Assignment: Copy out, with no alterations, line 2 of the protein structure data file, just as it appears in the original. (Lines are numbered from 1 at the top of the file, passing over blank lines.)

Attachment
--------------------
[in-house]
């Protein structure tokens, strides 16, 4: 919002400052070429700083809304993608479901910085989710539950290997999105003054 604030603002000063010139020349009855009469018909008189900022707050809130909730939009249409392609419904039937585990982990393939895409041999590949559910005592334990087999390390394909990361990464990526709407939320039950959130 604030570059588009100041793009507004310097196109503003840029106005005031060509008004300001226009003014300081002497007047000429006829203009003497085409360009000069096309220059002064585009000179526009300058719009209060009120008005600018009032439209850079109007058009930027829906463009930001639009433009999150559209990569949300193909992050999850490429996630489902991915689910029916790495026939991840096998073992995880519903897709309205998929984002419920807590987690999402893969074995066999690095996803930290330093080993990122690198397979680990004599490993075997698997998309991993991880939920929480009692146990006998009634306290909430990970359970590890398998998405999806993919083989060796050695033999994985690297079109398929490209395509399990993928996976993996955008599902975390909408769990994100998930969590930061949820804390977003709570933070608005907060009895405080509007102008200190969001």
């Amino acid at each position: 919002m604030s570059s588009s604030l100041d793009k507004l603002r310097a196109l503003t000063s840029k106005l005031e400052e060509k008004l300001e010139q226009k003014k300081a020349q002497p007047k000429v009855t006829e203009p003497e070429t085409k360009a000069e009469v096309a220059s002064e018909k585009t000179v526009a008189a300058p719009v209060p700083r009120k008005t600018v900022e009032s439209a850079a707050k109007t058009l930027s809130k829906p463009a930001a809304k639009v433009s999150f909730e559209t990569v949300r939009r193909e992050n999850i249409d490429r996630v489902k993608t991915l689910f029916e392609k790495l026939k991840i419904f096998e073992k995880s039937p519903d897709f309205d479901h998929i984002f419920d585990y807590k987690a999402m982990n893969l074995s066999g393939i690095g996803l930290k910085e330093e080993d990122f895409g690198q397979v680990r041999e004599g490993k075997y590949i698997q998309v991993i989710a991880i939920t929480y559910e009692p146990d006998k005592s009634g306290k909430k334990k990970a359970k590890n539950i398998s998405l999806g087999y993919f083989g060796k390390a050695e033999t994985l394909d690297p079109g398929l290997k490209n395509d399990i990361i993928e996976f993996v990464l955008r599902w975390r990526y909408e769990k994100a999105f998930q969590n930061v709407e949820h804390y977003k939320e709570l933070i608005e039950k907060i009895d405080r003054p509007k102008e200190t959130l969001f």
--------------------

């Protein structure tokens, strides 16, 4: 919002400052070429700083809304993608479901910085989710539950290997999105003054 604030603002000063010139020349009855009469018909008189900022707050809130909730939009249409392609419904039937585990982990393939895409041999590949559910005592334990087999390390394909990361990464990526709407939320039950959130 604030570059588009100041793009507004310097196109503003840029106005005031060509008004300001226009003014300081002497007047000429006829203009003497085409360009000069096309220059002064585009000179526009300058719009209060009120008005600018009032439209850079109007058009930027829906463009930001639009433009999150559209990569949300193909992050999850490429996630489902991915689910029916790495026939991840096998073992995880519903897709309205998929984002419920807590987690999402893969074995066999690095996803930290330093080993990122690198397979680990004599490993075997698997998309991993991880939920929480009692146990006998009634306290909430990970359970590890398998998405999806993919083989060796050695033999994985690297079109398929490209395509399990993928996976993996955008599902975390909408769990994100998930969590930061949820804390977003709570933070608005907060009895405080509007102008200190969001």